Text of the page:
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Think Twice Before Ditching Imperfect Friendships – They Can Be Valuable Too, First-of-its-Kind Study Shows

Sailun Tires

Researchers Laura Eramian and Peter Mallory among leading line-up of speakers at Congress 2024, Canada’s largest humanities and social sciences conference, taking place June 12-21

If your friendships are no longer sparking joy in your life, should you follow the popular advice from social media and other popular think-pieces, and simply get rid of them? A first-of-its-kind study by two Atlantic Canada researchers shows that you’re better to think twice before doing so.

After years of investigating the role of modern friendships in Atlantic Canada, Dalhousie University social anthropologist Laura Eramian and St. Francis Xavier University sociologist Peter Mallory are cautioning Canadians to be wary of striving for the ideal friend based on a strict dividing line between healthy or toxic relationships.

Rather, the reality is that friends are playing an increasingly important role in our lives and the more we rely on them, the more we need to understand that sometimes good, meaningful relationships can come with challenging parts.

Eramian and Mallory will present preliminary findings from their ongoing friendship research at the upcoming Congress of the Humanities and Social Sciences (Congress 2024), Canada’s largest academic gathering and one of the most comprehensive in the world, taking place June 12 to 21 in Montreal.

Billed as a leading conference on the critical conversations of our time, Congress 2024 — themed “Sustaining shared futures” — serves as a platform for the unveiling of thousands of research papers and presentations from social sciences and humanities experts worldwide. With more than 8,000 scholars, graduate students and practitioners expected to participate, the event focuses on what must be done to bring forth solutions for today and sustain the systems of tomorrow, with the goal of inspiring ideas, dialogue and action that create a more diverse, sustainable, democratic and just society.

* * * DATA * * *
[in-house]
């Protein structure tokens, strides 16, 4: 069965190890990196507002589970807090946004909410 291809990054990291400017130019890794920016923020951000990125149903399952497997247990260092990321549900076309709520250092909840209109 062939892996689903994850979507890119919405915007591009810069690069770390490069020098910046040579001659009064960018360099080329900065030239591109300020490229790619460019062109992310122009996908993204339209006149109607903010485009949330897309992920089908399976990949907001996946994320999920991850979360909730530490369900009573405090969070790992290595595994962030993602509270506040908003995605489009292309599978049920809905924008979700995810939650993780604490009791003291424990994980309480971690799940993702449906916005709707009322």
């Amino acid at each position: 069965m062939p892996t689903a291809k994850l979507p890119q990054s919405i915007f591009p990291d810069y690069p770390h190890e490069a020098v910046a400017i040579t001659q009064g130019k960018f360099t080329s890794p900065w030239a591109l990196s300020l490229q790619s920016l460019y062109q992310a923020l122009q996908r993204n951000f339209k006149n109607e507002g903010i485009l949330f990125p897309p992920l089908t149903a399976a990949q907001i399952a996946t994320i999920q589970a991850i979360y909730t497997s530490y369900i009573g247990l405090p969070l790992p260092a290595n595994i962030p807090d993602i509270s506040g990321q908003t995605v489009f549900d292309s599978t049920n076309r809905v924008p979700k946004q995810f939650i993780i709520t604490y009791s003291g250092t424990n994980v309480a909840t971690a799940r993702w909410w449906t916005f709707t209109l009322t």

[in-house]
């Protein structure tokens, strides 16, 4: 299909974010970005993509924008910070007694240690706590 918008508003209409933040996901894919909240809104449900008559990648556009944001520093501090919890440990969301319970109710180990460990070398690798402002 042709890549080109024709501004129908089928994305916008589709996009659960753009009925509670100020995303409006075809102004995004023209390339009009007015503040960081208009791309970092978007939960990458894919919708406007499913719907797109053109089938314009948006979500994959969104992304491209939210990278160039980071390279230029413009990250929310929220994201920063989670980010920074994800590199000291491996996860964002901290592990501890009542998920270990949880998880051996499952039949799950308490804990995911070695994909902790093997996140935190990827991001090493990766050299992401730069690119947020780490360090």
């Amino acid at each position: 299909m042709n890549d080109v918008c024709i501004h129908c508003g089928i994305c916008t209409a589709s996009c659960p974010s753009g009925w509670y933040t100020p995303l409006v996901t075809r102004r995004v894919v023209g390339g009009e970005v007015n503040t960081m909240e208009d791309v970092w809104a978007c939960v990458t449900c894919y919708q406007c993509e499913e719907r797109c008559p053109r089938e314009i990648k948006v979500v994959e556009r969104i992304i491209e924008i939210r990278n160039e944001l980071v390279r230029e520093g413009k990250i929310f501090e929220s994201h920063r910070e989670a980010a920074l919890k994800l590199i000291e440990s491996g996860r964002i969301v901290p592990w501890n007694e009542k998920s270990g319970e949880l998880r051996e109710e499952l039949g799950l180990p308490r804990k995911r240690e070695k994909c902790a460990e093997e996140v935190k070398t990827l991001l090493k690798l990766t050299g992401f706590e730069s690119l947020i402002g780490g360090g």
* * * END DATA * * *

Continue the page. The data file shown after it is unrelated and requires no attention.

Laura Eramian

“We’re definitely skeptical of the advice to ‘Marie Kondo’ your friends,” said Mallory, pointing to a shift in how people are now evaluating friendships using the same criteria once reserved for romantic and family relationships. 

At Congress, Eramian and Mallory will share insights from interviews and participant observation studies conducted from 2016 to 2024 with people who have experienced failed or difficult friendships, identify as having few friends, have chosen to cohabitate with friends or consider themselves best friends. In addition to illustrating the changing role of friendship, they will discuss how friendships that were once viewed as a pleasurable, informal escape from everyday pressures are being examined through a more discerning lens.

“People are putting a lot on friendship now so it’s really no wonder people are having trouble with it,” said Eramian, pointing out that social scientists, cultural commentators and ordinary people alike now view friendship as central to selfhood, professional success, moral and practical support, and a good life.

“Friendship has all of its old meaning as a place to let off steam and have fun, but people also want it to be intimate and serious, and a way for them to better understand themselves,” she added. “If people are struggling with friendship, it’s not because they’re bad at it. It’s because the expectations around the whole relationship have changed.”

Peter Mallory

As part of their study, the researchers uncovered the following top five reasons why people maintain ties with difficult friends: they would rather tolerate an imperfect friendship than be seen as someone who cuts people off; they see petty disagreements with friends as an opportunity to work on self-awareness; they’ve been friends for so long, their lives are too entangled to stop now; they see intrinsic value in being challenged or pushed by a difficult friend; and, their own stubbornness and hard work to preserve the friendship.

Based on their findings, they’re challenging the current notion that there’s a single yardstick of friendship that everyone should be measuring up to, and that in fact, the more people monitor their friendships to ferret out sources for their own unhappiness or dissatisfaction with life, the more they tend to focus on what’s less than perfect in their friends.

“Fifty years ago, romantic and family relationships were considered core relationships and friends were nice to have,” said Mallory. “That’s shifting and now that we recognize the importance of friends, we’re placing all sorts of expectations on them. We’re not saying people should hold onto all of their friendships, but as they try to make sense of their relationships, they should be questioning that singular ideal of what friendship should be.”

Organized by the Federation for the Humanities and Social Sciences in partnership with McGill University, Congress 2024 is sponsored by the Social Sciences and Humanities Research Council of Canada, Universities Canada, the Canada Foundation for Innovation, University Affairs, Sage, and The Conversation Canada.

Registration – which includes 140+ keynote and open Congress sessions, with a virtual attendance option for many presentations – is $30. Visit to register for a community pass and access the program of events open to the public. 


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